Academics still come first at Vanderbilt, so it's not an easy place for anybody to win. Though, the Commodores did have back-to-back nine-win seasons earlier this decade. Mason has not had a winning season in any of his first five and probably won't this year. He's 25-42, and it just feels like the program needs to once again go in another direction to find the right guy to produce a consistent winner — if that's possible at Vandy.

Chad Morris, Arkansas

Like Kelly, Morris is in only his second season with the Razorbacks. However, signs are pointing to another two-win campaign, which would mean a second straight without an SEC victory. Arkansas gave Texas A&M a real fight last month, but it also lost at home to San Jose State. Morris should reach a third season, but his chair is getting warm. This job is about progress, and while there has been some made under his guidance, results need to start showing up relatively soon.

Will Muschamp, South Carolina

Maybe there are guys meant to be coordinators. Muschamp could be one. He had one good season in four at Florida and likely will go a fourth straight year without double-digit victories guiding the Gamecocks. Muschamp is a solid defensive mind and should have no trouble getting a Power Five job as defensive coordinator again. But South Carolina is a .500 team again this year, and that might not be good enough to keep him employed.

Jeremy Pruitt, Tennessee

Losing to Georgia State, at home when you're totally outplayed, should be grounds for immediate termination. And it's essentially why Pruitt, 6-11 at Tennessee, is on this list. The talk is that Pruitt's job is safe — for now. That makes sense since this is only Year 2 of his tenure. But the seat is definitely getting hot, even if the Vols looked good for a half against Georgia. Perhaps Pruitt has found his quarterback in freshman Brian Maurer, should he stay healthy. Do Vols fans have the patience to wait and see?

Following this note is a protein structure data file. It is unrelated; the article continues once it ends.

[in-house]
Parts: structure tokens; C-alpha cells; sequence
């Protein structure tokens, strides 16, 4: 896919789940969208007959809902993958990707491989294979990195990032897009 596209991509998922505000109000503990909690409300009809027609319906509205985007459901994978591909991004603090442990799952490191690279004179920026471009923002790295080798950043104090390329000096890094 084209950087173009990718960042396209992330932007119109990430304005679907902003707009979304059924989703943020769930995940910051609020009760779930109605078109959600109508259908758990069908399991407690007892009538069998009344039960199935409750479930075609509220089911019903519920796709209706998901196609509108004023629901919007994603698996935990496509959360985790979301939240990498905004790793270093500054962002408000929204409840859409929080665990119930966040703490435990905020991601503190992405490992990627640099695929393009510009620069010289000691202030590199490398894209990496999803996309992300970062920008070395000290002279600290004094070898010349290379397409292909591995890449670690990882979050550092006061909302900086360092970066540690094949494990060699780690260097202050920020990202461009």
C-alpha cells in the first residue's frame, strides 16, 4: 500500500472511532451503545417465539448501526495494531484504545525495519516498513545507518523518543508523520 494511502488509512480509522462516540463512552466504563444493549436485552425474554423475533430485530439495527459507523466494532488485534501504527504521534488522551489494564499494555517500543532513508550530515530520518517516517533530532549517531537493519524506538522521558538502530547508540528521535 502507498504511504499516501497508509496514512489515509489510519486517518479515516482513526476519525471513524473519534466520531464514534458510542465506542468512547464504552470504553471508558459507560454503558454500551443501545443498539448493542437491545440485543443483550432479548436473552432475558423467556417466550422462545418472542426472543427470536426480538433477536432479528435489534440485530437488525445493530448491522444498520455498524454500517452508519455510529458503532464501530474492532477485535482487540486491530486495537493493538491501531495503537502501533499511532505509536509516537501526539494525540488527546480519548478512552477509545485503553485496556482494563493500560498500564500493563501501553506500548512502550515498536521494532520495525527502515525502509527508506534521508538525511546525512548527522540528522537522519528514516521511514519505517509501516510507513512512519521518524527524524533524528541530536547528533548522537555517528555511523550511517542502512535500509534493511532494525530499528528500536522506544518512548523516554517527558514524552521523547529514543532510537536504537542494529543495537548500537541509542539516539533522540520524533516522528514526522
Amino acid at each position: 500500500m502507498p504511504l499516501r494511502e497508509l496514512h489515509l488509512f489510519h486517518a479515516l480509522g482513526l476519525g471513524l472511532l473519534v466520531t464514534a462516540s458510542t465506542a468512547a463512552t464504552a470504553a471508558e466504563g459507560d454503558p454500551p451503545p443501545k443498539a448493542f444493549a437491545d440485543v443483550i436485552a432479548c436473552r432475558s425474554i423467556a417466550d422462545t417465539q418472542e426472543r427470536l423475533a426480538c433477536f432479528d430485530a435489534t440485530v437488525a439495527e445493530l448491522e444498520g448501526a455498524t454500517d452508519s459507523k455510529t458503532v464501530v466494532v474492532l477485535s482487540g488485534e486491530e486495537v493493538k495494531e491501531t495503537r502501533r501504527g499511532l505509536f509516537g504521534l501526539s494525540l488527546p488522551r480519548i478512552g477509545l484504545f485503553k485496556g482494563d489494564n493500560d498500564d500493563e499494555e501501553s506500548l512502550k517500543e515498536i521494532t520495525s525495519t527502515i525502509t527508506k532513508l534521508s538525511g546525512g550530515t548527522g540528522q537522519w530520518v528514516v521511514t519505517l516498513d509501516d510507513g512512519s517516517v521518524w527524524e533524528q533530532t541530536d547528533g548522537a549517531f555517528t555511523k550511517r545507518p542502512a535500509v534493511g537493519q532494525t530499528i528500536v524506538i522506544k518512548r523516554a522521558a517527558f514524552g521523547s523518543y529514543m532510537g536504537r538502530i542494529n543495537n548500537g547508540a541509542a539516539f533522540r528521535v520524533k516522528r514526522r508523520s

Lovie Smith, Illinois

Lovie's Santa Claus beard is cool; his results at Illinois are not. When young athletic director and Illinois alum Josh Whitman hired Smith to run a program that hasn't enjoyed a winning season since 2011, the "wow" factor was high. The former NFL coach gave the Illini national credibility — in name alone. The results in three-plus seasons (11-30, four Big Ten wins) have not. Like any big-name coach, the buyout is kind of an issue with Smith, but it's Whitman's willingness to admit his choice was wrong that's really being tested.

Charlie Strong, South Florida

All was right with Strong's world when the Bulls went 10-2 in his first season of 2017 and started 7-0 last year. Since then USF is 2-9 with wins over South Carolina State and Connecticut. Strong's seat has been blazing for a while, and it would seem he's good to at least complete this season. However, a brutal finish to the four-game American Athletic Conference stretch against Temple, Cincinnati, Memphis and rival UCF could decide his fate.

Related slideshow: Best photos of college football season (provided by imagn)

AdChoices
AdChoices

More From Yardbarker

image beaconimage beaconimage beacon